The facts just don’t add up. Our President secretly negotiated a deal to free a man who appears to have deserted his country and put fellow servicemen in danger while there are innocent American citizens being held in Iran, North Korea and Mexico.
Lawmakers and human rights groups have called out for the release of Pastor Saeed Abedini, the 34-year-old from Boise, Idaho, who left behind his wife, Naghmeh, and two young children to go back to his homeland on a mission to build a family orphanage.
Abedini, who had traveled to Iran many times before, was pulled off a bus in September of 2012 and sentenced to eight years in prison in January of 2013.
After months of pressure from Congress and rights groups, President Obama first mentioned Abedini in his historic phone call to Iranian President Hassan Rouhani, on his exit trip from New York’s United Nations General Assembly in the fall of 2013.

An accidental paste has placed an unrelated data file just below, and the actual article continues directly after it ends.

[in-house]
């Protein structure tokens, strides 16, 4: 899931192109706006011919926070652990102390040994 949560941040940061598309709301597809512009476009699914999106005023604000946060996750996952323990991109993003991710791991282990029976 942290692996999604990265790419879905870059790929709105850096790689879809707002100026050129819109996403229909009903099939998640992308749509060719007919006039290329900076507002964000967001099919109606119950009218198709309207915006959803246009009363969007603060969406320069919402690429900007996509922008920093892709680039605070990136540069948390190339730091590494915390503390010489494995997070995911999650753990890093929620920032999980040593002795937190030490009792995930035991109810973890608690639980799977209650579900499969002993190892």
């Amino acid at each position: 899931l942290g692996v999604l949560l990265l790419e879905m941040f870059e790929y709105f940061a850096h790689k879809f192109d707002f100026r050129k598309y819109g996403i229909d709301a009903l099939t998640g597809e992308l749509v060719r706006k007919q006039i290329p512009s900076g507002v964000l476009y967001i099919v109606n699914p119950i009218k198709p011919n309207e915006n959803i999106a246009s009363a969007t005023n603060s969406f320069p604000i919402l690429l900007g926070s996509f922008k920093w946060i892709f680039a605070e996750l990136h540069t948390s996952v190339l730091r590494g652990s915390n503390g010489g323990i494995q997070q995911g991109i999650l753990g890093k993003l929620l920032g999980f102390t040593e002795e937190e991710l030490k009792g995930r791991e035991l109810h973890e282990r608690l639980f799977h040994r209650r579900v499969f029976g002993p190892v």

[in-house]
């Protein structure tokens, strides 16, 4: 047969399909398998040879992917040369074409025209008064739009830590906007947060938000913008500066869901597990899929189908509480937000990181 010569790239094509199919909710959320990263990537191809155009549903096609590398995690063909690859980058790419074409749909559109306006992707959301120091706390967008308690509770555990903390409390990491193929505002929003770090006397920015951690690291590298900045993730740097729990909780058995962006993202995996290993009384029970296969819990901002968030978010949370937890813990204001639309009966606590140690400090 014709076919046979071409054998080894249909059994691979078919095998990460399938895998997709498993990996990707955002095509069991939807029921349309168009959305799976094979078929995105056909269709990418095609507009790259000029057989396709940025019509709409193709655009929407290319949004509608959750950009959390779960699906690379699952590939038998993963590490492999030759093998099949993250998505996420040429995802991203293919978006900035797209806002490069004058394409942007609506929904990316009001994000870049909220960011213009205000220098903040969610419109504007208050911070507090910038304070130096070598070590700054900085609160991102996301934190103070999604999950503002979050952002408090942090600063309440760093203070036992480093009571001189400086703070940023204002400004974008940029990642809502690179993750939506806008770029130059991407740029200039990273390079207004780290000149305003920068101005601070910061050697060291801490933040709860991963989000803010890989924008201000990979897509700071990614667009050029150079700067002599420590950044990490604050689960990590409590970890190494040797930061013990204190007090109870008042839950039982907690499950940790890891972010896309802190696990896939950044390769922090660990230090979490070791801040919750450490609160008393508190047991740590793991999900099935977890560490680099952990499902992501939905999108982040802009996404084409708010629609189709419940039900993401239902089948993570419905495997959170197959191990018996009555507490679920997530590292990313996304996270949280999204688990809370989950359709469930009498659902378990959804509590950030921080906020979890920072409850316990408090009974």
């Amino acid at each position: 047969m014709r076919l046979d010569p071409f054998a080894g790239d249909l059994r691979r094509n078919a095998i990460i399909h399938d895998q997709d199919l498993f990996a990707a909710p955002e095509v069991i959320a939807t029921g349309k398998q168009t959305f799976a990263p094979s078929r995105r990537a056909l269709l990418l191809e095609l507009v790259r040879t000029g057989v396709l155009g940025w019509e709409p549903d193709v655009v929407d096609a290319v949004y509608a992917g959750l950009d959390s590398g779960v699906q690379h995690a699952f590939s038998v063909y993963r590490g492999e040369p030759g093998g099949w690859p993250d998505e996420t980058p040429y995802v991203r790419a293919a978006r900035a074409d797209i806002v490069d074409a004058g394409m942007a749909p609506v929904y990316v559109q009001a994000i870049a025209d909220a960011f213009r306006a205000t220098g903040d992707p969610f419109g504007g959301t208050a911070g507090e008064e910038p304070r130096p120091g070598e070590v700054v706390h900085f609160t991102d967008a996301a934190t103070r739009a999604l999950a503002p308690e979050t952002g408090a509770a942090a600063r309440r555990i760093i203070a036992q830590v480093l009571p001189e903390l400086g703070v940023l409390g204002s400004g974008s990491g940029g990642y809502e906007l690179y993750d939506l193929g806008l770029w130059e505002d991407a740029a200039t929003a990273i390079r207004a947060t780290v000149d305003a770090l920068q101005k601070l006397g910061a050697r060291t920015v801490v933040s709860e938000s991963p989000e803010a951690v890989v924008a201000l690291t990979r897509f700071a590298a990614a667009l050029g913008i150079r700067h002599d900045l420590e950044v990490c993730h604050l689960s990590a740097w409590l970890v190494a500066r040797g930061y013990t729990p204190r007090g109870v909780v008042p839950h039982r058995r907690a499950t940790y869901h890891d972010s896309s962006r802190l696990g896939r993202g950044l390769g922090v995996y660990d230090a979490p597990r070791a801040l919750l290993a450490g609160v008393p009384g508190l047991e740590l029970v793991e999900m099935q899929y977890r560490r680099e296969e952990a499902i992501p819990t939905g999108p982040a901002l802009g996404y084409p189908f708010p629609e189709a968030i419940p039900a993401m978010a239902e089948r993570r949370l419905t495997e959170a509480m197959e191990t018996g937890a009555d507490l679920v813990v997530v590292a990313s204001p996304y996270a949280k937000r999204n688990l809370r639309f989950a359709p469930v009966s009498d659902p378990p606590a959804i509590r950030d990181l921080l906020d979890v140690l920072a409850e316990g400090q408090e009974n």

Since then, there have been no demands for his release and many have criticized the President going forward with nuclear negotiations with the Iranian regime before first calling for the release of Abedini, as well as ex-marine Amir Hekmati, who is also being held in an Iranian prison.
Tonight, Judge Jeanine Pirro invited Abedini’s wife, Naghmeh, on to her program to discuss her feelings on the Bergdahl release. Naghmeh appeared with her attorney, Jay Sekulow of the American Center for Law and Justice.
When the Judge asked Naghmeh, “Does it anger you when your husband was in Iran on a humanitarian mission can’t get home and then the President negotiates for a deserter like Bergdahl?”
Naghmeh responds, “It is frustrating, because according to Iran’s own admission, Saeed did not break any law.”
Judge Jeanine then turns to Sekulow asking if our government is doing anything behind the scenes to free Abedini.
“Prior to the public disclosure of the P5+1, the direction negotiations with Iran would be taking place, you would think there would be a conversation , a serious conversation, not a side conversation, not an off the table conversation, asking for the release of an American that’s been held in jail by the Iranian authorities for two years,” Sekulow says.
“I mean it would have been a simple precondition of serious discussion with the Iranians to get the American out.”